It works almost like a flashmob (remember T-Mobile’s Dance Flashmob of 2009?), by involving members of the public in a seemingly spontaneous happening.
The action is well staged and the film itself uses plenty of cameras in order to capture the all important reactions of the unsuspecting passers-by. When everything returns to normal, they are left dazed and wondering if they just hallucinated the whole thing. Brilliant!
The ad agency who produced the video, Duval Guillaume, shot the whole thing 11 different times then put together the best footage with the best reactions in the final edit.
In terms of sharability, anybody who actually witnessed the event itself will have told all their friends and undoubtedly searched for YouTube footage having seen the cameras. So the seeds of a viral video were already being sewn at the production stage.
Great, upbeat song by Carly Rae Jepsen (ok, so they must have an enormous budget to be able to use it!), and an army of good-looking, extremely fit guys lip-synching and having fun, wearing only their Abercrombie & Fitch jeans. Irresistible.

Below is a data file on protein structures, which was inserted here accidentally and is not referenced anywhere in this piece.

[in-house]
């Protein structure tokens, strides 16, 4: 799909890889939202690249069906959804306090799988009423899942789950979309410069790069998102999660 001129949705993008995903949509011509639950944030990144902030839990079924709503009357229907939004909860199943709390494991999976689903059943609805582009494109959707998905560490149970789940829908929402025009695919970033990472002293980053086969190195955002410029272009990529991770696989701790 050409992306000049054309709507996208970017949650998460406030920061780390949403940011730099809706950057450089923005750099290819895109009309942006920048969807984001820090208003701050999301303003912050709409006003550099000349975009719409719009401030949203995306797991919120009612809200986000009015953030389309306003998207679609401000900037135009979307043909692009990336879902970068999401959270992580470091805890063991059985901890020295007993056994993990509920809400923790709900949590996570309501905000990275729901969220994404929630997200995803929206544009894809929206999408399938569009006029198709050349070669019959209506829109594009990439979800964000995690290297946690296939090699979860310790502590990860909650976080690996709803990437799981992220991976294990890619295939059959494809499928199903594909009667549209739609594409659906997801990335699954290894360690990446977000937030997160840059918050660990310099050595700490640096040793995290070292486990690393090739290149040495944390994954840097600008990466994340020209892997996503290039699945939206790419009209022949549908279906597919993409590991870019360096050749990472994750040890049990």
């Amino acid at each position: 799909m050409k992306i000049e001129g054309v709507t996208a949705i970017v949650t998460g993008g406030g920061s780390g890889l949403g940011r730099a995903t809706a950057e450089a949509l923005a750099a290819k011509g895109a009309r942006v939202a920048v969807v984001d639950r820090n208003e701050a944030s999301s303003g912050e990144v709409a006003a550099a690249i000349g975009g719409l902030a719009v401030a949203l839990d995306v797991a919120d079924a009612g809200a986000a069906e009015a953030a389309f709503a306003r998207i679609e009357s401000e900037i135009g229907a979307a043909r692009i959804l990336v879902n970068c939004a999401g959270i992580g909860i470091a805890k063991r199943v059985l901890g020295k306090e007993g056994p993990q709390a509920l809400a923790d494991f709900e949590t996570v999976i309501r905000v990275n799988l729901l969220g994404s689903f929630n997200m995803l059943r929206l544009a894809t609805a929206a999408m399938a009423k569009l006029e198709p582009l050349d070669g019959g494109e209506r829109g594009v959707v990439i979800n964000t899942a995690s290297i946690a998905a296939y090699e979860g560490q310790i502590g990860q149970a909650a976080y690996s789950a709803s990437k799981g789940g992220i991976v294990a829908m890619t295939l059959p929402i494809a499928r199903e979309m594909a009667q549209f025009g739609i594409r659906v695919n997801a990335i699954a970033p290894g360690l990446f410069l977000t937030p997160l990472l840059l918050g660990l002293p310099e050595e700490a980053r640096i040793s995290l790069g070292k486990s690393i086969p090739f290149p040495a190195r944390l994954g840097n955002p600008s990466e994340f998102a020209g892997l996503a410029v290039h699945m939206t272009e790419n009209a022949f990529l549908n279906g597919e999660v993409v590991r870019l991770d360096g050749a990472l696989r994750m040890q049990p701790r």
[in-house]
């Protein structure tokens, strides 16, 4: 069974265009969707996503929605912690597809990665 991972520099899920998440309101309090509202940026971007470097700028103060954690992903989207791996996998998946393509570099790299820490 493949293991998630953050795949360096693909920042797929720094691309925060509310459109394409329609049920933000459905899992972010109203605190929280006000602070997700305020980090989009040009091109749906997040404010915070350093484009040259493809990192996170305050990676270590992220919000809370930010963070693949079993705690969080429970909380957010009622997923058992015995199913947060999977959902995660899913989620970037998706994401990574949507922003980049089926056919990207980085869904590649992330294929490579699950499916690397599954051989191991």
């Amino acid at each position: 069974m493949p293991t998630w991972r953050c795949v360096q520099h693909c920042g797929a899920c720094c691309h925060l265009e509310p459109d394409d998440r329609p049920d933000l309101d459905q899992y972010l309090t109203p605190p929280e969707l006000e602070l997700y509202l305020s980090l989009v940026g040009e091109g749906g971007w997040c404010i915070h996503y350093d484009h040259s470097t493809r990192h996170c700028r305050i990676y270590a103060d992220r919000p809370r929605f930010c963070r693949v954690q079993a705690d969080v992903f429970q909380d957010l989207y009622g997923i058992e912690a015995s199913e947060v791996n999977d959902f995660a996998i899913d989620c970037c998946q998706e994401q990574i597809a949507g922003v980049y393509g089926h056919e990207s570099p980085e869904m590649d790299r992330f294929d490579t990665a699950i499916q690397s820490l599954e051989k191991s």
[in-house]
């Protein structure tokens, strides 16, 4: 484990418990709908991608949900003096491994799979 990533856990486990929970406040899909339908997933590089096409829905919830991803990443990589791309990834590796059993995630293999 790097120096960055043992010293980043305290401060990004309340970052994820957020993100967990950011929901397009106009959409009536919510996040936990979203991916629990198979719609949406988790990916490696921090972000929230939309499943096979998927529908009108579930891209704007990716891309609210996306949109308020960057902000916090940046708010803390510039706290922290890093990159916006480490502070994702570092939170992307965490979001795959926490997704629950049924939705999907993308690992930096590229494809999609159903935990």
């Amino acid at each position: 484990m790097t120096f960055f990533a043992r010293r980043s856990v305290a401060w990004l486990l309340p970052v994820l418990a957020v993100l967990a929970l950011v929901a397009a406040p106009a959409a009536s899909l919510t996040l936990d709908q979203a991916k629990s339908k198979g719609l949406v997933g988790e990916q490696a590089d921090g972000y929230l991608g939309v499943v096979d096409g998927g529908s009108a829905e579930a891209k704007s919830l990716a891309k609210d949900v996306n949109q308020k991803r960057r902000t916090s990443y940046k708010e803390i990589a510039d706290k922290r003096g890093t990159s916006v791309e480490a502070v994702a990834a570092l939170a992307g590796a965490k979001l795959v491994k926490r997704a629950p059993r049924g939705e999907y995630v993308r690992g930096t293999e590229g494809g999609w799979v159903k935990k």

A feel good promo video which represents the brand values of A&F perfectly.
Their target audience are the university student “college kid” demographic, so this fun, sexy video panders to it perfectly.
Fortunately it is exactly this age range which share videos contagiously when they really like them. Young men want to be the guys in the video (attractive and fun), and everyone who appreciates them and the music will share it. Great combo.
This is a must for anyone who likes fast stunt driving, not to mention the backdrop of the amazing city of San Francisco. DC Shoes specialise in footwear for extreme sports.
The idea of having a city all to yourself as a playground is very appealing especially to the target audience who will enjoy adrenalin rushes and will probably have done something similar to this virtually in video games.
The real thing is awesome. The bridges and steep streets of San Francisco, and even a car ferry, become a stunt race track for an amazing driver (who is of course wearing DC Shoes).
Emotive music at the end, as well as an impressive list of sponsors, which were no doubt rather handy to have involved.